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Shaka
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Re: HSA Really Worth It In California?

Post by Shaka »

anon_investor wrote: Sat Aug 01, 2020 3:16 pm If you already manage a taxable account, all these activities would not be much different. You might need to keep a spreadsheet and statements to prepare taxes since you will not get a nice 1099.
Yes, this is what I'm trying to determine...if the difference in choosing state tax exempt investments (that avoid this work) is worth the difference in growth from choosing investments that will require the spreadsheet work for CA taxes. =)
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Re: HSA Really Worth It In California?

Post by willthrill81 »

anon_investor wrote: Sat Aug 01, 2020 2:51 pm OP, your assumption is you will remain in California forever... will you?
That was the first thing that came to my mind as well. Millions have already left CA, so there's a good chance that the OP will at some point too.
“It's a dangerous business, Frodo, going out your door. You step onto the road, and if you don't keep your feet, there's no knowing where you might be swept off to.” J.R.R. Tolkien,The Lord of the Rings
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Re: HSA Really Worth It In California?

Post by anon_investor »

Shaka wrote: Sat Aug 01, 2020 3:21 pm
anon_investor wrote: Sat Aug 01, 2020 3:16 pm If you already manage a taxable account, all these activities would not be much different. You might need to keep a spreadsheet and statements to prepare taxes since you will not get a nice 1099.
Yes, this is what I'm trying to determine...if the difference in choosing state tax exempt investments (that avoid this work) is worth the difference in growth from choosing investments that will require the spreadsheet work for CA taxes. =)
It is not a lot of work. The growth differential could be substantial.
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Re: HSA Really Worth It In California?

Post by investing engineer »

California taxation on HSA is quite shaky, and can be exempted by the legislature at any point of time in the future. I won't give up the growth opportunity.
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Re: HSA Really Worth It In California?

Post by Big Dog »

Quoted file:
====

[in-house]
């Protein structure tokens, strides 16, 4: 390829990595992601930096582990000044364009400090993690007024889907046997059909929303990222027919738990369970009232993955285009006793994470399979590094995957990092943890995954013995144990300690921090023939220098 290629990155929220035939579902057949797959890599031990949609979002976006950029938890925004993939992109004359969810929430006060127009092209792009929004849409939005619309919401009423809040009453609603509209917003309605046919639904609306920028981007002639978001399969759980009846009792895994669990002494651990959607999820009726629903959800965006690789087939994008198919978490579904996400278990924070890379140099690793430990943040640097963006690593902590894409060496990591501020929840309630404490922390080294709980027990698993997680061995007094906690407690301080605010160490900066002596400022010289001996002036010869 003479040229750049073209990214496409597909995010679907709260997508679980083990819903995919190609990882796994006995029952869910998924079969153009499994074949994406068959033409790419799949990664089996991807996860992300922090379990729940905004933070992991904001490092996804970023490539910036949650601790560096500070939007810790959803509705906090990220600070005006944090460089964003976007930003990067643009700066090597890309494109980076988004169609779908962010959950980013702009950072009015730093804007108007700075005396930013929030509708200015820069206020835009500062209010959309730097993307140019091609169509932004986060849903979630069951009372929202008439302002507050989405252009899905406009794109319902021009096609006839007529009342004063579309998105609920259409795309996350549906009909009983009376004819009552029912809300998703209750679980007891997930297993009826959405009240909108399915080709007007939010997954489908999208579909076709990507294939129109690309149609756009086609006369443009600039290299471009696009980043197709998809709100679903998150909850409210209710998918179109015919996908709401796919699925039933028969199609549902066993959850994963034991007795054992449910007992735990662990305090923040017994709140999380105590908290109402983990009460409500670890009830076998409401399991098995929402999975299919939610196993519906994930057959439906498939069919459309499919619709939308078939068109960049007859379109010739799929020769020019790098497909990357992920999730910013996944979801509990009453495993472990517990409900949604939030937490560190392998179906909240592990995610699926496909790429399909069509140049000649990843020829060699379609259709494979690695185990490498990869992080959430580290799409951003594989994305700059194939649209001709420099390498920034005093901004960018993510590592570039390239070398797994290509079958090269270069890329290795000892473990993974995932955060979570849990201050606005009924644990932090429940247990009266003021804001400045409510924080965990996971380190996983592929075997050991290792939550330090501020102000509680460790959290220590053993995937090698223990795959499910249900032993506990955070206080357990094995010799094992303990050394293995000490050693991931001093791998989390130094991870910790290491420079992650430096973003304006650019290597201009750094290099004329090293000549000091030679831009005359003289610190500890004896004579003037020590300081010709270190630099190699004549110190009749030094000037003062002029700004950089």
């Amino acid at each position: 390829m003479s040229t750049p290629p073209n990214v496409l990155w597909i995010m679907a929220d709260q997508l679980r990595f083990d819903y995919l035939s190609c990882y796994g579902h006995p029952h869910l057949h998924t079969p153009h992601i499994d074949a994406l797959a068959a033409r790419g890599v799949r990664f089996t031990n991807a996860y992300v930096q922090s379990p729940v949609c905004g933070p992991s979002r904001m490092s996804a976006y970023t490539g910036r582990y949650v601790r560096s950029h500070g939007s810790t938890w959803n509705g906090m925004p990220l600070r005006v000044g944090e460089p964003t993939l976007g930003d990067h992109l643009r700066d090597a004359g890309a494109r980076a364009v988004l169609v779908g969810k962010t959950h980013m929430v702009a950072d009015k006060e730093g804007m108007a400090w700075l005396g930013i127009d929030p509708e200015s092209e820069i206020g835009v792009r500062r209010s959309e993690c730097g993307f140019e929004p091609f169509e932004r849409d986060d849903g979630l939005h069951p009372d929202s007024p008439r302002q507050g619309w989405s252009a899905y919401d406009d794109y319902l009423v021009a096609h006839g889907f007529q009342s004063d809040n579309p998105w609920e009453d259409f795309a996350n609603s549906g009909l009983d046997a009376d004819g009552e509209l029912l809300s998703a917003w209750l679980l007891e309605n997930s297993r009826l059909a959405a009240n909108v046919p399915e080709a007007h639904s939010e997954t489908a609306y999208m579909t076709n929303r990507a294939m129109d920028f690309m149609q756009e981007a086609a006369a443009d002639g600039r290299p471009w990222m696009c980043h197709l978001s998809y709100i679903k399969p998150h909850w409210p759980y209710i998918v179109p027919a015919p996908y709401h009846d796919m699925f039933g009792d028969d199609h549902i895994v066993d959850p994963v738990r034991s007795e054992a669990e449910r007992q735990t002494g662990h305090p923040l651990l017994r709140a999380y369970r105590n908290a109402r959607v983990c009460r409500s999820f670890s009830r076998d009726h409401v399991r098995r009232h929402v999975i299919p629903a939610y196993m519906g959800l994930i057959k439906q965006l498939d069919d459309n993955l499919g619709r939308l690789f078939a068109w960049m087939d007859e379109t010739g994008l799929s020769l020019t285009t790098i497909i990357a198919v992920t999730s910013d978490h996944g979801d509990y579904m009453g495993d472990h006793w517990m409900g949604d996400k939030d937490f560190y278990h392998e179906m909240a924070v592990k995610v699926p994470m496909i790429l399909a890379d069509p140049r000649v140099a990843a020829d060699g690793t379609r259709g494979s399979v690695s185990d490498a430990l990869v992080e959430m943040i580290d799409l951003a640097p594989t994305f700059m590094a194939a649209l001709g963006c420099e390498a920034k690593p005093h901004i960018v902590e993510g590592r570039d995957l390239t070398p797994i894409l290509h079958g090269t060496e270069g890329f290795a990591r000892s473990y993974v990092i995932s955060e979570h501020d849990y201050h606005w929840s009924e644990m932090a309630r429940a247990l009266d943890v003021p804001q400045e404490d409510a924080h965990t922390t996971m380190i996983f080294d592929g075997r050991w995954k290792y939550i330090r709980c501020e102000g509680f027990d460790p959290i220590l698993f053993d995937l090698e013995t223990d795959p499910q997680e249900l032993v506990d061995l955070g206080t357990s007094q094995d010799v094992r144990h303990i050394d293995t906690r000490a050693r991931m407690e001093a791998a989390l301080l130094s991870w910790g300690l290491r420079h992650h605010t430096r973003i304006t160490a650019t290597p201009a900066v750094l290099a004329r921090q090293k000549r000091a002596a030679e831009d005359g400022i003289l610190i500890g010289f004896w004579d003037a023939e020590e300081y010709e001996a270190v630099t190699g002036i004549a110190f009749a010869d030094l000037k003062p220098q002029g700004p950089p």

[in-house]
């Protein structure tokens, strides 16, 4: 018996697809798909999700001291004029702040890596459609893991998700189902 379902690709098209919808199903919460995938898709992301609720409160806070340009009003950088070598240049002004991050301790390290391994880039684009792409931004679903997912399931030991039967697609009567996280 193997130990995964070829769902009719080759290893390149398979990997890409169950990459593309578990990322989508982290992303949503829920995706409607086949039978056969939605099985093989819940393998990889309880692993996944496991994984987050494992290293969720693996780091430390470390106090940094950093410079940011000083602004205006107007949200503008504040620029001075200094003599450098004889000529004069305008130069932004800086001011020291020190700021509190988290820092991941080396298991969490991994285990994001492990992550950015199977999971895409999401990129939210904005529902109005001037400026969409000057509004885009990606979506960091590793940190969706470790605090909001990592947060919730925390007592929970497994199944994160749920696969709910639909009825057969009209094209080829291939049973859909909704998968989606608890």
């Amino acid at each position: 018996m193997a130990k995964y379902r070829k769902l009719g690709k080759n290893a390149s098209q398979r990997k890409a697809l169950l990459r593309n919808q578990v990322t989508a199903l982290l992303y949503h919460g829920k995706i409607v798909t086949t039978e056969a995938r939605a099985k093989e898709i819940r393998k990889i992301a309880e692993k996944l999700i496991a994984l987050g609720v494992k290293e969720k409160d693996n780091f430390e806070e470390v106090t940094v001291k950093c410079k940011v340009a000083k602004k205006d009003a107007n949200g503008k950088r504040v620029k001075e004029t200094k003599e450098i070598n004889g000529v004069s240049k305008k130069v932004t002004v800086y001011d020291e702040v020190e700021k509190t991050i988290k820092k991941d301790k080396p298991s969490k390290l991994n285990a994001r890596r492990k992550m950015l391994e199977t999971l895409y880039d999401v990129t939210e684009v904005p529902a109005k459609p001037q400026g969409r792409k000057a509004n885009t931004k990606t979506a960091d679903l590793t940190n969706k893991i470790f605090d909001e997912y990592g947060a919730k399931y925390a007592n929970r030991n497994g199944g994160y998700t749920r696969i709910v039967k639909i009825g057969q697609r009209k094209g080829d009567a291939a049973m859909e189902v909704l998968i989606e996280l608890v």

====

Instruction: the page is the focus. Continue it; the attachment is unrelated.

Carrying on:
Gleevec wrote: Sat Aug 01, 2020 3:10 pm HSA in California are a fine option, personally I hold all my TIPS in my HSA to mitigate the state tax issue
I hold US Treasuries my HSA (and count that as part of the 'bond' portion of my AA).
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Re: HSA Really Worth It In California?

Post by SB1234 »

Shaka wrote: Sat Aug 01, 2020 2:31 pm I've been considering switching over to an HSA offering at my company. California doesn't recognize HSAs, so there is additional work to calculate state taxes each year due to dividends and capital gains distributions.

I tried to do a comparison of my traditional plan vs. HSA (which I described in a previous post) can came up with the following result.

It assumes I have the same pool of money to invest no matter which plan I choose. Money left over from this pool after medical expenses goes into VTI (in either a post-tax account, the HSA account, or both) and grows for 27 years (my timeline for retirement). Plots shows money left over after liquidating the entire account at retirement and paying all state and federal taxes due (plots show doing this for both qualified expenses and unqualified expenses). California taxes over the 27 years are taken into account. I show three cases: a theoretical best case of no medical expenses at all, a theoretical worst case of maxing out your out of pocket expenses, and a case in the middle. The spreadsheet that performs these calculations can be viewed here.

Image

For the assumptions shown here, the middle case nets about $80K to $120K more than using the traditional plan, as the inconvenience of paying California taxes. The spreadsheet allows one to select treasuries instead of a stock investment, but I haven't been able to figure out the proper growth vs. dividend assumptions, so I didn't show those plots here.

Any thoughts?
In my experience calculating taxes on HSA investments took less than 30 minutes. I saved more than 1500 on federal income taxes. For me the math is clear. It is worthwhile for me. VTI pretty much had zero cap gains distributions, So only pay taxes on dividends and interest income from the bond funds (I use 80/20 for HSA). Hopefully far in the future when I actually have to pay taxes on any cap gains I will probably lose 8% of the gains. But the federal taxes on the gains will still be zero.
anecdotes are not data